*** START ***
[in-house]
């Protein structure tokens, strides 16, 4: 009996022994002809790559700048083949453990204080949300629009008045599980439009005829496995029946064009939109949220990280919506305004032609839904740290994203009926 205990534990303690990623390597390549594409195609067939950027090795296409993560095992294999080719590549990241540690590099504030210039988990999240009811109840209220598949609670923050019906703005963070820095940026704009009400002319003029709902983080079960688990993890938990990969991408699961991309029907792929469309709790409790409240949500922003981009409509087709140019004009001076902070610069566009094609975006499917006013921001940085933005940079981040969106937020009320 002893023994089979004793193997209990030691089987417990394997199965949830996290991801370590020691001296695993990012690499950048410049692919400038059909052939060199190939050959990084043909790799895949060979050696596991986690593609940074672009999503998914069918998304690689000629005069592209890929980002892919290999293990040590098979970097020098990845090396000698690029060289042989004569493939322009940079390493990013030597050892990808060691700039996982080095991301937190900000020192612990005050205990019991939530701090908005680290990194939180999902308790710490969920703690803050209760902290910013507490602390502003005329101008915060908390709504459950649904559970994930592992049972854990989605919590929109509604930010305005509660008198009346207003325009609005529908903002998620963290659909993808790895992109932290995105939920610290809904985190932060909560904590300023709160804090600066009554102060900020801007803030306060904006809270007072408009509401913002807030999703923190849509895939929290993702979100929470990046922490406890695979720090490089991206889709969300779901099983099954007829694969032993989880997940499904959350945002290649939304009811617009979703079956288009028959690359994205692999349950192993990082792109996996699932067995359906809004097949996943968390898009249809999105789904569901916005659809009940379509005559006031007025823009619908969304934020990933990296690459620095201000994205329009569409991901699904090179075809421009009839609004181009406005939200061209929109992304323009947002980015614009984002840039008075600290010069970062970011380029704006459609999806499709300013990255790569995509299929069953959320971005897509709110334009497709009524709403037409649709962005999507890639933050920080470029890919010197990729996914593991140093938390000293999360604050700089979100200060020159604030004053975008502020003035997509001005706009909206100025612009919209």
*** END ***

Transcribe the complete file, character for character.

[in-house]
């Protein structure tokens, strides 16, 4: 009996022994002809790559700048083949453990204080949300629009008045599980439009005829496995029946064009939109949220990280919506305004032609839904740290994203009926 205990534990303690990623390597390549594409195609067939950027090795296409993560095992294999080719590549990241540690590099504030210039988990999240009811109840209220598949609670923050019906703005963070820095940026704009009400002319003029709902983080079960688990993890938990990969991408699961991309029907792929469309709790409790409240949500922003981009409509087709140019004009001076902070610069566009094609975006499917006013921001940085933005940079981040969106937020009320 002893023994089979004793193997209990030691089987417990394997199965949830996290991801370590020691001296695993990012690499950048410049692919400038059909052939060199190939050959990084043909790799895949060979050696596991986690593609940074672009999503998914069918998304690689000629005069592209890929980002892919290999293990040590098979970097020098990845090396000698690029060289042989004569493939322009940079390493990013030597050892990808060691700039996982080095991301937190900000020192612990005050205990019991939530701090908005680290990194939180999902308790710490969920703690803050209760902290910013507490602390502003005329101008915060908390709504459950649904559970994930592992049972854990989605919590929109509604930010305005509660008198009346207003325009609005529908903002998620963290659909993808790895992109932290995105939920610290809904985190932060909560904590300023709160804090600066009554102060900020801007803030306060904006809270007072408009509401913002807030999703923190849509895939929290993702979100929470990046922490406890695979720090490089991206889709969300779901099983099954007829694969032993989880997940499904959350945002290649939304009811617009979703079956288009028959690359994205692999349950192993990082792109996996699932067995359906809004097949996943968390898009249809999105789904569901916005659809009940379509005559006031007025823009619908969304934020990933990296690459620095201000994205329009569409991901699904090179075809421009009839609004181009406005939200061209929109992304323009947002980015614009984002840039008075600290010069970062970011380029704006459609999806499709300013990255790569995509299929069953959320971005897509709110334009497709009524709403037409649709962005999507890639933050920080470029890919010197990729996914593991140093938390000293999360604050700089979100200060020159604030004053975008502020003035997509001005706009909206100025612009919209």